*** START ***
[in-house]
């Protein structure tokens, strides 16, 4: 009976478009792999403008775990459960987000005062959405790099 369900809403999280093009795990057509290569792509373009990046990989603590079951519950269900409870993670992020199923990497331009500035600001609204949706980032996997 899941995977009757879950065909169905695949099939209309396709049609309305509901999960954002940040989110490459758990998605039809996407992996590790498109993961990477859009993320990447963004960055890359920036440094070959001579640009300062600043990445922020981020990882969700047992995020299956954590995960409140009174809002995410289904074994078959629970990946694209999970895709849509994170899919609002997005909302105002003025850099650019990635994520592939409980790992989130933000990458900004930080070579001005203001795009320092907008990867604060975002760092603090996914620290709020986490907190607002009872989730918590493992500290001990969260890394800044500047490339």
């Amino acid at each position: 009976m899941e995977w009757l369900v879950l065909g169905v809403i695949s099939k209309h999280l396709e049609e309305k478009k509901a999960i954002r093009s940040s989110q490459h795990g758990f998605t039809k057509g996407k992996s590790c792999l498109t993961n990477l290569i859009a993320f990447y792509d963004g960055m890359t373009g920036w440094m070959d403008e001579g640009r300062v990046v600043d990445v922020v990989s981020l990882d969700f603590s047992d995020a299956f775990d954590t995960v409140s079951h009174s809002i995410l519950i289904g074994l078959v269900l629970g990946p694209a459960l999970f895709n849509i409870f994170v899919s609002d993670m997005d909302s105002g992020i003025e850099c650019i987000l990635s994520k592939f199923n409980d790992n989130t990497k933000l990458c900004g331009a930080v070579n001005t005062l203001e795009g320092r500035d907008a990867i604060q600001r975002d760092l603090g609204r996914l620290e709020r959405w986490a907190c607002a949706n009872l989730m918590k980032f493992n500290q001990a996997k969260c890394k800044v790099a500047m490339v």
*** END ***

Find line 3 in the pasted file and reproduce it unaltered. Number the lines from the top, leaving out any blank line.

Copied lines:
């Amino acid at each position: 009976m899941e995977w009757l369900v879950l065909g169905v809403i695949s099939k209309h999280l396709e049609e309305k478009k509901a999960i954002r093009s940040s989110q490459h795990g758990f998605t039809k057509g996407k992996s590790c792999l498109t993961n990477l290569i859009a993320f990447y792509d963004g960055m890359t373009g920036w440094m070959d403008e001579g640009r300062v990046v600043d990445v922020v990989s981020l990882d969700f603590s047992d995020a299956f775990d954590t995960v409140s079951h009174s809002i995410l519950i289904g074994l078959v269900l629970g990946p694209a459960l999970f895709n849509i409870f994170v899919s609002d993670m997005d909302s105002g992020i003025e850099c650019i987000l990635s994520k592939f199923n409980d790992n989130t990497k933000l990458c900004g331009a930080v070579n001005t005062l203001e795009g320092r500035d907008a990867i604060q600001r975002d760092l603090g609204r996914l620290e709020r959405w986490a907190c607002a949706n009872l989730m918590k980032f493992n500290q001990a996997k969260c890394k800044v790099a500047m490339v």